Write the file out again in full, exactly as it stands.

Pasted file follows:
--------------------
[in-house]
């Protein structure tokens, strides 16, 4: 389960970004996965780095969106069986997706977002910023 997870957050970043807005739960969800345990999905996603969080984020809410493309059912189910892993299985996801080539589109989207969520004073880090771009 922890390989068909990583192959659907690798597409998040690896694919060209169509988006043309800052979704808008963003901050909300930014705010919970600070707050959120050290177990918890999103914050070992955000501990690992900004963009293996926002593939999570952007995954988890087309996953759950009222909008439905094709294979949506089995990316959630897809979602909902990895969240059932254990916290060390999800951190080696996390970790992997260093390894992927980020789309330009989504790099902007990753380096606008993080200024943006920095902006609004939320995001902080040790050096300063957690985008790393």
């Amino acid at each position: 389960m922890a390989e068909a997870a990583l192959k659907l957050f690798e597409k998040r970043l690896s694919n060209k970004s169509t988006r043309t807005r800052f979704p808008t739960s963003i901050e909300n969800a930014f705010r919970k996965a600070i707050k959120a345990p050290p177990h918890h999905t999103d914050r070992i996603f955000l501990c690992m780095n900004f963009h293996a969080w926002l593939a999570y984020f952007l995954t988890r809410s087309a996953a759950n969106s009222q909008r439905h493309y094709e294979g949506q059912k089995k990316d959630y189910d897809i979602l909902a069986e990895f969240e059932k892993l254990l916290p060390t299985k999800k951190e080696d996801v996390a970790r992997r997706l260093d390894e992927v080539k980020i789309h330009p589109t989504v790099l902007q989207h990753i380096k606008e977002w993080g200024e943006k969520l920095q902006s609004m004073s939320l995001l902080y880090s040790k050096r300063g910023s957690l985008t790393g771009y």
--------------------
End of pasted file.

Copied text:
[in-house]
């Protein structure tokens, strides 16, 4: 389960970004996965780095969106069986997706977002910023 997870957050970043807005739960969800345990999905996603969080984020809410493309059912189910892993299985996801080539589109989207969520004073880090771009 922890390989068909990583192959659907690798597409998040690896694919060209169509988006043309800052979704808008963003901050909300930014705010919970600070707050959120050290177990918890999103914050070992955000501990690992900004963009293996926002593939999570952007995954988890087309996953759950009222909008439905094709294979949506089995990316959630897809979602909902990895969240059932254990916290060390999800951190080696996390970790992997260093390894992927980020789309330009989504790099902007990753380096606008993080200024943006920095902006609004939320995001902080040790050096300063957690985008790393």
């Amino acid at each position: 389960m922890a390989e068909a997870a990583l192959k659907l957050f690798e597409k998040r970043l690896s694919n060209k970004s169509t988006r043309t807005r800052f979704p808008t739960s963003i901050e909300n969800a930014f705010r919970k996965a600070i707050k959120a345990p050290p177990h918890h999905t999103d914050r070992i996603f955000l501990c690992m780095n900004f963009h293996a969080w926002l593939a999570y984020f952007l995954t988890r809410s087309a996953a759950n969106s009222q909008r439905h493309y094709e294979g949506q059912k089995k990316d959630y189910d897809i979602l909902a069986e990895f969240e059932k892993l254990l916290p060390t299985k999800k951190e080696d996801v996390a970790r992997r997706l260093d390894e992927v080539k980020i789309h330009p589109t989504v790099l902007q989207h990753i380096k606008e977002w993080g200024e943006k969520l920095q902006s609004m004073s939320l995001l902080y880090s040790k050096r300063g910023s957690l985008t790393g771009y």